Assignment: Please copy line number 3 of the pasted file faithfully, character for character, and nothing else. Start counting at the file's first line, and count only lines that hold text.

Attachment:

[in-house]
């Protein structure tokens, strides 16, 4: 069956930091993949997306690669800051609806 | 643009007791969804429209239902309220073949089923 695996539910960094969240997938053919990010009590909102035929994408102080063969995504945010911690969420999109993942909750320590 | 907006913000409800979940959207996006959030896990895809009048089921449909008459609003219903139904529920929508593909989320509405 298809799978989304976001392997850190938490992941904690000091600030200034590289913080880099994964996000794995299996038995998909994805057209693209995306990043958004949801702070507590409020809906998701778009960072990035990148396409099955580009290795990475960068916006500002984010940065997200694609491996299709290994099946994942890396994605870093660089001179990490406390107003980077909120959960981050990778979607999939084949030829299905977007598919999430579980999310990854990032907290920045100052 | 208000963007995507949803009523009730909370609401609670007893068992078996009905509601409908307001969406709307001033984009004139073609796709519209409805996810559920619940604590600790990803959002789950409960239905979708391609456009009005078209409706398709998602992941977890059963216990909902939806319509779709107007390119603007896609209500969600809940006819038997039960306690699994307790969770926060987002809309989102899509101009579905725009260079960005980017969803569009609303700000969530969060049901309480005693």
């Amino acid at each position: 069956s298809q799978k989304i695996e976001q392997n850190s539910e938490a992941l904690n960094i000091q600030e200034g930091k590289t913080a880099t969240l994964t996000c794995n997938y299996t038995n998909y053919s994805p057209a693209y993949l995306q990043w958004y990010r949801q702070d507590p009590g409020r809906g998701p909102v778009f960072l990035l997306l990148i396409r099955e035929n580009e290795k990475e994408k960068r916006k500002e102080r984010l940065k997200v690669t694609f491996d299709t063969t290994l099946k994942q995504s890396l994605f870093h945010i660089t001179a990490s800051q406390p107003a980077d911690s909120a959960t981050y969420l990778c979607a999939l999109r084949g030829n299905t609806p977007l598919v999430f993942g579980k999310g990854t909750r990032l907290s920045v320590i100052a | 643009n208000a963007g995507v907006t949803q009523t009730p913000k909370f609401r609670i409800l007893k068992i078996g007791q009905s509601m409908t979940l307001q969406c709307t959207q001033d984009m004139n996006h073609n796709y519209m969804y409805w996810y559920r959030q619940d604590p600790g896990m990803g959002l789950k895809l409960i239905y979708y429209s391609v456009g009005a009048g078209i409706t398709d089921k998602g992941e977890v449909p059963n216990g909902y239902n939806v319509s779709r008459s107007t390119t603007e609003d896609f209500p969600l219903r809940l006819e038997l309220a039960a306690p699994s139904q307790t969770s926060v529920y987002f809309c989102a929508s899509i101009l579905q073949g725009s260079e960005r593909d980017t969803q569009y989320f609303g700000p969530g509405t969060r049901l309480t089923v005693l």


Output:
């Amino acid at each position: 069956s298809q799978k989304i695996e976001q392997n850190s539910e938490a992941l904690n960094i000091q600030e200034g930091k590289t913080a880099t969240l994964t996000c794995n997938y299996t038995n998909y053919s994805p057209a693209y993949l995306q990043w958004y990010r949801q702070d507590p009590g409020r809906g998701p909102v778009f960072l990035l997306l990148i396409r099955e035929n580009e290795k990475e994408k960068r916006k500002e102080r984010l940065k997200v690669t694609f491996d299709t063969t290994l099946k994942q995504s890396l994605f870093h945010i660089t001179a990490s800051q406390p107003a980077d911690s909120a959960t981050y969420l990778c979607a999939l999109r084949g030829n299905t609806p977007l598919v999430f993942g579980k999310g990854t909750r990032l907290s920045v320590i100052a | 643009n208000a963007g995507v907006t949803q009523t009730p913000k909370f609401r609670i409800l007893k068992i078996g007791q009905s509601m409908t979940l307001q969406c709307t959207q001033d984009m004139n996006h073609n796709y519209m969804y409805w996810y559920r959030q619940d604590p600790g896990m990803g959002l789950k895809l409960i239905y979708y429209s391609v456009g009005a009048g078209i409706t398709d089921k998602g992941e977890v449909p059963n216990g909902y239902n939806v319509s779709r008459s107007t390119t603007e609003d896609f209500p969600l219903r809940l006819e038997l309220a039960a306690p699994s139904q307790t969770s926060v529920y987002f809309c989102a929508s899509i101009l579905q073949g725009s260079e960005r593909d980017t969803q569009y989320f609303g700000p969530g509405t969060r049901l309480t089923v005693l």